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Published January, 9th 2019
Maintaining local control for land use high on new mayor's list
Lafayette's new mayor, Cam Burks Photo Pippa Fisher

This year sees Lafayette coming off a divisive election with two brand new city council members and, as of press time, one yet to be appointed. Without a permanent city manager, it will fall to the experience of the city's new mayor and vice mayor to provide leadership over the coming weeks.
First-time Mayor Cam Burks is optimistic. "For me, 2019 is about coming together and uniting as a community, encouraging even stronger public participation to enable how we govern the city, and to do so in a civil and respectful manner around every turn."
Burks says that debate and the expression of alternative views are absolutely critical and often result in better decisions. "It's important, however, to do so in ways that do not alienate any element of our community. This is something that I will encourage at city council meetings. My hope is that our entire community provides their views on everything that comes before us."
Burks has defined several goals for the upcoming year, although he is quick to point out that he would like to see any goals be strategic - longer term than just one year. "The foundation of my vision for 2019 rests on taking action that will unify the city, stimulate respectful and civil collaboration and strengthen the community," he says.
Perhaps his number one priority concerns protection of local control on land use and development from what he describes as "Sacramento's overreach." He says the city must be proactive, being prepared to lobby and work with local representatives and the league of cities as well as defensively.
Noting that several General Plan elements are in need of revision, Burks says that work on this will be critical. "Now more than ever, as Sacramento continues to express a strong legislative desire to strip our local control in the land use and development space, we need robust strategies and tools to protect our city and its special character. While the General Plan won't mitigate all risks in this regard from our state legislature, it's critical that our community, council, staff and in particular, our terrific planning and design review commissions come together and focus on this effort. It's all hands on deck," he says.
Burks says the city is financially stable and well managed and that roads and infrastructure are in superb shape. "Our police department is the best in the Bay Area. They continue to do outstanding work to keep our community safe and plan for emergencies," he says, noting that he would like to see an expanded emergency preparedness focus, particularly in the area of wildfire preparation.
"Our senior services commission continues to do great work for the community," he says, adding that he would like to see development of robust senior community inclusion strategies as the senior population grows, including strategies around emergency evacuation planning such as coupling households with less mobile neighbors.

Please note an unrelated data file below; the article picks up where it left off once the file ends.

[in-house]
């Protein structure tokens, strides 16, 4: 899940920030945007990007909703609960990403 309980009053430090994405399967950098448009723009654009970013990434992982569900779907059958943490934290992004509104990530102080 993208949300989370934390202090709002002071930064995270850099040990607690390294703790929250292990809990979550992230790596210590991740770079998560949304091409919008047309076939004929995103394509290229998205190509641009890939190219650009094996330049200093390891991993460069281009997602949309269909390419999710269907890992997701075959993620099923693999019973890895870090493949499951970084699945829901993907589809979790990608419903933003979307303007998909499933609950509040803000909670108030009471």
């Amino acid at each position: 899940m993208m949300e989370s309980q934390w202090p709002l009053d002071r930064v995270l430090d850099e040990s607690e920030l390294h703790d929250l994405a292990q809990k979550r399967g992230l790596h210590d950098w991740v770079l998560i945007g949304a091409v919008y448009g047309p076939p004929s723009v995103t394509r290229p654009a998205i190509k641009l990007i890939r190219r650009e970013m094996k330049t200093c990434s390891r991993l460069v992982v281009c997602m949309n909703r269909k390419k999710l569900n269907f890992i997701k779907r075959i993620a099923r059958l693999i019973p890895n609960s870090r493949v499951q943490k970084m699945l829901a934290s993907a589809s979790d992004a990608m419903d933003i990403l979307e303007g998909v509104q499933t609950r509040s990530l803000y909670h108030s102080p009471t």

Additionally Burks wants to foster a strong relationship with both the Lafayette School District and the Acalanes Union High School District, holding public meetings and socials. "While we have a very good relationship at present, a lot of our collaboration is piecemeal and at times, reactive, so perhaps it's time to look holistically at what we can do together," he says.
Burks might be picking up the mayoral gavel for the first time but he is no stranger to public service, serving from 2011 on the Crime Prevention Commission (and elected chair in 2013) prior to being elected to the city council in 2016. He served as vice mayor on the council last year.
Burks is a Bay Area native who worked for many years as a diplomat and special agent in Washington, D.C. and at U.S. embassies around the world. He led U.S. government counterterrorism strategy in multiple foreign countries; managed multimillion dollar budgets; oversaw complex public programs; and negotiated policies in the best interests of U.S. diplomacy and the national security of the United States. He is now the deputy chief security officer at Chevron Corporation.
He settled back in the Bay Area eight years ago and lives with his wife and two school-age daughters in Lafayette. He has been involved coaching youth soccer and is passionate about the trails, which he walks with his dog. He enjoys fly-fishing with his girls and skiing and backcountry hiking.
Burks says that he is honored to be mayor and sincerely thanks the community and council for their faith in him. "My family and I love Lafayette deeply and I'm committed to helping our community achieve a positive and productive 2019. I feel very fortunate to be on a city council with three other outstanding public servants - colleagues that are profoundly dedicated to our city and have already made a tangible impact," he says.
Among the first challenges for Burks and the new council will be hiring a fifth council member and a permanent city manager.

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